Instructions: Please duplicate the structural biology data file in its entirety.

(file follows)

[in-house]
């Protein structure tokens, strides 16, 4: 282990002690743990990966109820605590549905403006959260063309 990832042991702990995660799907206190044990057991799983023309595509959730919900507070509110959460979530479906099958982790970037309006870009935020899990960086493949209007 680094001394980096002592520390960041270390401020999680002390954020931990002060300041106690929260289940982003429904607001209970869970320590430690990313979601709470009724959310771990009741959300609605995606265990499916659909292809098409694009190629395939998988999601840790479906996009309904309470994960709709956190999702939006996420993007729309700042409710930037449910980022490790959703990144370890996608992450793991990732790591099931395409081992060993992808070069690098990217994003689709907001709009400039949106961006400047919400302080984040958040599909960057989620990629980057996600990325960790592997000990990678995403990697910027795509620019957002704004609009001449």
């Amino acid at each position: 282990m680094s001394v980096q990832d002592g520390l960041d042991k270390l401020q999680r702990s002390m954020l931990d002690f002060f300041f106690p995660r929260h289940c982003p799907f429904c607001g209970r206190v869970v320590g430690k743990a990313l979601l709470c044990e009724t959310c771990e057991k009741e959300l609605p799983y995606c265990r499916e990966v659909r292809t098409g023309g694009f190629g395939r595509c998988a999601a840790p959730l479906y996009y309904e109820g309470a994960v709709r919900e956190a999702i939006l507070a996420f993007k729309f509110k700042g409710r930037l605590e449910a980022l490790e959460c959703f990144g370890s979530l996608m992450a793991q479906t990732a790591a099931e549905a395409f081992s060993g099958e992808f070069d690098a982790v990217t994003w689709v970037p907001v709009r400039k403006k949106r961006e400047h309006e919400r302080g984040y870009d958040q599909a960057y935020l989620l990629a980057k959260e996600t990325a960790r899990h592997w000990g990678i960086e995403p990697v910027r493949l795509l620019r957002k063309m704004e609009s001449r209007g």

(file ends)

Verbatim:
[in-house]
């Protein structure tokens, strides 16, 4: 282990002690743990990966109820605590549905403006959260063309 990832042991702990995660799907206190044990057991799983023309595509959730919900507070509110959460979530479906099958982790970037309006870009935020899990960086493949209007 680094001394980096002592520390960041270390401020999680002390954020931990002060300041106690929260289940982003429904607001209970869970320590430690990313979601709470009724959310771990009741959300609605995606265990499916659909292809098409694009190629395939998988999601840790479906996009309904309470994960709709956190999702939006996420993007729309700042409710930037449910980022490790959703990144370890996608992450793991990732790591099931395409081992060993992808070069690098990217994003689709907001709009400039949106961006400047919400302080984040958040599909960057989620990629980057996600990325960790592997000990990678995403990697910027795509620019957002704004609009001449």
């Amino acid at each position: 282990m680094s001394v980096q990832d002592g520390l960041d042991k270390l401020q999680r702990s002390m954020l931990d002690f002060f300041f106690p995660r929260h289940c982003p799907f429904c607001g209970r206190v869970v320590g430690k743990a990313l979601l709470c044990e009724t959310c771990e057991k009741e959300l609605p799983y995606c265990r499916e990966v659909r292809t098409g023309g694009f190629g395939r595509c998988a999601a840790p959730l479906y996009y309904e109820g309470a994960v709709r919900e956190a999702i939006l507070a996420f993007k729309f509110k700042g409710r930037l605590e449910a980022l490790e959460c959703f990144g370890s979530l996608m992450a793991q479906t990732a790591a099931e549905a395409f081992s060993g099958e992808f070069d690098a982790v990217t994003w689709v970037p907001v709009r400039k403006k949106r961006e400047h309006e919400r302080g984040y870009d958040q599909a960057y935020l989620l990629a980057k959260e996600t990325a960790r899990h592997w000990g990678i960086e995403p990697v910027r493949l795509l620019r957002k063309m704004e609009s001449r209007g």